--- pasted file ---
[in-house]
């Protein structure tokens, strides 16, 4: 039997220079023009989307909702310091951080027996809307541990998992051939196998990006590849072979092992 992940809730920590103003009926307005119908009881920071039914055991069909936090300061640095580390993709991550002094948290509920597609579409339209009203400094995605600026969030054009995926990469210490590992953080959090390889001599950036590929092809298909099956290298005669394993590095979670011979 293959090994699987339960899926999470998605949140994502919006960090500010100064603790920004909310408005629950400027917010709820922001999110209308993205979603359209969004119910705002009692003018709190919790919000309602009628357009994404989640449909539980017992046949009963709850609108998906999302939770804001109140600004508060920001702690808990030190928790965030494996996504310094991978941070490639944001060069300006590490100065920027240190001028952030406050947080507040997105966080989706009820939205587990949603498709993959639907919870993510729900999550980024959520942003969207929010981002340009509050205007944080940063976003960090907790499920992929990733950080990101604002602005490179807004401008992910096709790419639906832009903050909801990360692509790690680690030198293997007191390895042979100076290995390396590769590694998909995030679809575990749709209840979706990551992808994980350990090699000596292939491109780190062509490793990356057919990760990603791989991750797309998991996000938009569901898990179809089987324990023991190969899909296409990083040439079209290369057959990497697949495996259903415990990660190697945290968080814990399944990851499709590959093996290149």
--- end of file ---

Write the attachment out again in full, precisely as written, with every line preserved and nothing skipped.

[in-house]
């Protein structure tokens, strides 16, 4: 039997220079023009989307909702310091951080027996809307541990998992051939196998990006590849072979092992 992940809730920590103003009926307005119908009881920071039914055991069909936090300061640095580390993709991550002094948290509920597609579409339209009203400094995605600026969030054009995926990469210490590992953080959090390889001599950036590929092809298909099956290298005669394993590095979670011979 293959090994699987339960899926999470998605949140994502919006960090500010100064603790920004909310408005629950400027917010709820922001999110209308993205979603359209969004119910705002009692003018709190919790919000309602009628357009994404989640449909539980017992046949009963709850609108998906999302939770804001109140600004508060920001702690808990030190928790965030494996996504310094991978941070490639944001060069300006590490100065920027240190001028952030406050947080507040997105966080989706009820939205587990949603498709993959639907919870993510729900999550980024959520942003969207929010981002340009509050205007944080940063976003960090907790499920992929990733950080990101604002602005490179807004401008992910096709790419639906832009903050909801990360692509790690680690030198293997007191390895042979100076290995390396590769590694998909995030679809575990749709209840979706990551992808994980350990090699000596292939491109780190062509490793990356057919990760990603791989991750797309998991996000938009569901898990179809089987324990023991190969899909296409990083040439079209290369057959990497697949495996259903415990990660190697945290968080814990399944990851499709590959093996290149």